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Our anchorage is presently bathed in sunshine, a nice change from the rain that we’ve grown accustomed to lately. So far today we’ve been spared a bunch of rain, save for a sprinkle or two a bit earlier. Even though the sun is shining, the wind is quite gusty. In fact, the forecast indicates that it may get even more windy here today, and some rain is due too. In other words, it’s another great day to stay put.

Wind makes more than waves!

While even non-boaters can easily imagine the uncomfortable motion that bad weather can inflict upon a boat, most people do not fully grasp the noise that typically accompanies it. Turn up your volume and play the following video. I recorded it just a few moments ago.

Listening to this video, what you’ll probably hear the most is some of the running rigging banging on the mast. I had the camera pretty close to the mast step, so it is loud! Even though I have secured all of the halyards off the mast so that they can’t bang, and tied a number of the whisker pole control lines away from the mast so that they can’t hit it either, we still get this kind of noise in gusty conditions. In addition to that, what you probably can’t hear as well but we definitely can, there is noise resulting from the wind blowing past the standing rigging, the wind generator spinning, and our shade canvas flapping. In other words, it’s pretty noisy here today, and this is just a normal gusty day, nothing even close to a storm.


  1. Hi,
    I have an old yacht with external running rigging and I find that, sometimes, loosening the halyards stops the slapping.
    The only item running inside my mast are the wires for lights and instruments … I haven’t found a way to stop them from slapping yet … open to ideas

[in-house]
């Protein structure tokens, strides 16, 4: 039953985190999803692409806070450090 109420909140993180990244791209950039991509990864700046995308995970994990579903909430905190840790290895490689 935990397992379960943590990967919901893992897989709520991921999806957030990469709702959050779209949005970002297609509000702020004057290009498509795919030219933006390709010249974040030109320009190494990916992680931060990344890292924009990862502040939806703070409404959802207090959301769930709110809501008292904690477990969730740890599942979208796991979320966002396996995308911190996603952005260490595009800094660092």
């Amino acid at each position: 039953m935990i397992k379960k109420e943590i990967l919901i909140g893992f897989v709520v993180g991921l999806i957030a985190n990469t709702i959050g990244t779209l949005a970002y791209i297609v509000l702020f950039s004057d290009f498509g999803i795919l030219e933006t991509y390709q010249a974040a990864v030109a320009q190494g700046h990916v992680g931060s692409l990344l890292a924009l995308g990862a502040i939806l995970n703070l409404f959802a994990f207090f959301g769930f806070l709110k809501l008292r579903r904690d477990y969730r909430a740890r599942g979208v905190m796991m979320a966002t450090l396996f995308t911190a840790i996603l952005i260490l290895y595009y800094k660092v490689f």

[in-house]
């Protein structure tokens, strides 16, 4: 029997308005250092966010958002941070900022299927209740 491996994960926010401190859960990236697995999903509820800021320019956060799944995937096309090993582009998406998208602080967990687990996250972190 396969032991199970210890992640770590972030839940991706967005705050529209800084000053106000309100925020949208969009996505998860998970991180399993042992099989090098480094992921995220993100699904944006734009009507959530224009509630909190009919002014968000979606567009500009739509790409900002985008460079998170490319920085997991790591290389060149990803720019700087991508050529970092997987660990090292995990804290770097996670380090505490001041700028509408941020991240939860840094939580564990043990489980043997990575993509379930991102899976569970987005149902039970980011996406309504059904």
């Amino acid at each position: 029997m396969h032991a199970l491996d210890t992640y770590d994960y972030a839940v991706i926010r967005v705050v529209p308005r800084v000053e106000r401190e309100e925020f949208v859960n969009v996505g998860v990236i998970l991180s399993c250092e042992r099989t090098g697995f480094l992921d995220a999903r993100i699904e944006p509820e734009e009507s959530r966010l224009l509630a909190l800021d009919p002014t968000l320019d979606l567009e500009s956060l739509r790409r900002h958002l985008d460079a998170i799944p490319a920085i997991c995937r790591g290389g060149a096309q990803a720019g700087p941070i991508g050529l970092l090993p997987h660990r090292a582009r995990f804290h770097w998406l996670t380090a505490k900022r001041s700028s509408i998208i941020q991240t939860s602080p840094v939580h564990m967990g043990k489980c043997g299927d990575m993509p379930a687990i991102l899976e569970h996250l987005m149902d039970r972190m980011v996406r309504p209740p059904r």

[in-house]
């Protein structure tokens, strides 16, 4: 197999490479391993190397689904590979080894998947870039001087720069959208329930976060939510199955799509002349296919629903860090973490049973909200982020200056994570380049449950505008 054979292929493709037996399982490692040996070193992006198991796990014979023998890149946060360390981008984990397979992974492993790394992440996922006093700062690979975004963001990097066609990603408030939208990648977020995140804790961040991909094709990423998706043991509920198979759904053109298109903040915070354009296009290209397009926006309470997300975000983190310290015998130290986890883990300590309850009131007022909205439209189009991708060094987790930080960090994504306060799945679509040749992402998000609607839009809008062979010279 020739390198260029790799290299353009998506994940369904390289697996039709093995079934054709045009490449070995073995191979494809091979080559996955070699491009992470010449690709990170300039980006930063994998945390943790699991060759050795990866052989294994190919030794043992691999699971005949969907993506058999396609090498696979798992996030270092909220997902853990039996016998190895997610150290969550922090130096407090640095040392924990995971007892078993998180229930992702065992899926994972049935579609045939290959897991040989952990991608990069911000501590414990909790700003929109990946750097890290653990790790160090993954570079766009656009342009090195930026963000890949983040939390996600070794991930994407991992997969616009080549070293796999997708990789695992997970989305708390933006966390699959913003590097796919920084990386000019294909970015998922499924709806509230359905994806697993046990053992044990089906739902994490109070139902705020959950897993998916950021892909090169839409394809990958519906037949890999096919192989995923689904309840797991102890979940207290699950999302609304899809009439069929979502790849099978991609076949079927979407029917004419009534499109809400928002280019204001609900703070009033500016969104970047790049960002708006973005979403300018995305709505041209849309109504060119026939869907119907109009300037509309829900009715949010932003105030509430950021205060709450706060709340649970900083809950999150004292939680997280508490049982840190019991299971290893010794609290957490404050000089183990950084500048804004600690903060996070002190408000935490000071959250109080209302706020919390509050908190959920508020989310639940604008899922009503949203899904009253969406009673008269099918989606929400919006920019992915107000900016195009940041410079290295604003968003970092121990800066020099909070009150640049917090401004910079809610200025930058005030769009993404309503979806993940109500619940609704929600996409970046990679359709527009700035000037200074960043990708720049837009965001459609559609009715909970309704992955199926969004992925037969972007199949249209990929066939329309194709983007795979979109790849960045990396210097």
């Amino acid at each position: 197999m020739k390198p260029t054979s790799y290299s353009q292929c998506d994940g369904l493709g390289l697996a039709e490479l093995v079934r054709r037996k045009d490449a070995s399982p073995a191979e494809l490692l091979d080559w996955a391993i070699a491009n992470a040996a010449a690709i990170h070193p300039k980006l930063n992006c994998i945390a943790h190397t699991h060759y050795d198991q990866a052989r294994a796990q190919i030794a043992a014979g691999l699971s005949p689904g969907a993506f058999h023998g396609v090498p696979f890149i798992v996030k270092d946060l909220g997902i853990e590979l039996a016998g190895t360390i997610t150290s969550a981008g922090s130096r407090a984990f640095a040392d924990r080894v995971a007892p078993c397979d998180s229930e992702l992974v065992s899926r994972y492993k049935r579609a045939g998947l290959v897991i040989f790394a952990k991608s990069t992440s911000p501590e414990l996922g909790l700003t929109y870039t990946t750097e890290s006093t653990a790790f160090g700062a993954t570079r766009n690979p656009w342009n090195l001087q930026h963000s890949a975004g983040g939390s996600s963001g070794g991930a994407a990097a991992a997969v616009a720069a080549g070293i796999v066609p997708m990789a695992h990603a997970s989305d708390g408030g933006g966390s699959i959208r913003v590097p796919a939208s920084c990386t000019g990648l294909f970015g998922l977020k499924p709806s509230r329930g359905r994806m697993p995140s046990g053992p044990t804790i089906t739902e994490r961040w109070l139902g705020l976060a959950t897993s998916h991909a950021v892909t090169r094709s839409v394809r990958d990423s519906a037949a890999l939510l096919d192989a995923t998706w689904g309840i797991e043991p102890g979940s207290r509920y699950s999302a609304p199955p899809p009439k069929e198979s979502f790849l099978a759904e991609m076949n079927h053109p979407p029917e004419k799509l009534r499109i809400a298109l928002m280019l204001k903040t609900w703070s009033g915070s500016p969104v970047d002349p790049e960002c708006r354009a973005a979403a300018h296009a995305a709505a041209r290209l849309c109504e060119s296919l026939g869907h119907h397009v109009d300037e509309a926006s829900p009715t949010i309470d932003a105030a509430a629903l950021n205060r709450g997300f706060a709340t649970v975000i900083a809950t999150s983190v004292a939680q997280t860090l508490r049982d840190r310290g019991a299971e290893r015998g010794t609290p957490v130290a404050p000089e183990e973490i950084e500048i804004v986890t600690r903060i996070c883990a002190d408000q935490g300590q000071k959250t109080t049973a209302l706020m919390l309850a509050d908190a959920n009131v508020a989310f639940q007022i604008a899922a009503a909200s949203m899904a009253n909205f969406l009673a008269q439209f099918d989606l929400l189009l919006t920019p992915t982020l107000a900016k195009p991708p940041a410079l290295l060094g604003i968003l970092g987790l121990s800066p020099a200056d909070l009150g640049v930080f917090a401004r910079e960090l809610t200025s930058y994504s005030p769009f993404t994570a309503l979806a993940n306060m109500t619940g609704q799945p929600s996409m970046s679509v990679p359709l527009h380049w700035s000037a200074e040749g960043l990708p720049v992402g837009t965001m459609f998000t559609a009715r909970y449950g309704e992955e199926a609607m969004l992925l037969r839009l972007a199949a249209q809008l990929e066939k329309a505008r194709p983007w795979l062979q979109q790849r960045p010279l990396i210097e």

Sv Strider

    • Unfortunately, the lines that are banging on our boat can’t really be eased. As for the wires inside the mast, I don’t think there’s much you can do unless you unstep it. If you do though, we’ve had friends who have used foam pipe insulation, and pool noodles to dampen the banging.

  2. For me, easing the main halyard usually results in it fouling on a spreader and wrapping around a stay. I bungie chords halyards out to a lower stay and put some tension on. Wind noise in the standing rigging has the psychological effect of making me a little bit jumpy, But I sleep in a house. I can imagine it would wear on you. You can’t hear it below decks, can you? Or do you have hatches open?

    • As I noted in the post, it is not halyards that are banging. They have all been secured. I think it is mostly the topping lift, and control lines for the whisker pole that are making the noise.

      Can we hear it below decks? Hell, YES! That was recorded from inside the boat. Whatever you hear on the video, we can hear even more clearly. Fortunately, it is not nonstop. It occurs kind of randomly, when the boat turns slightly out of the wind.

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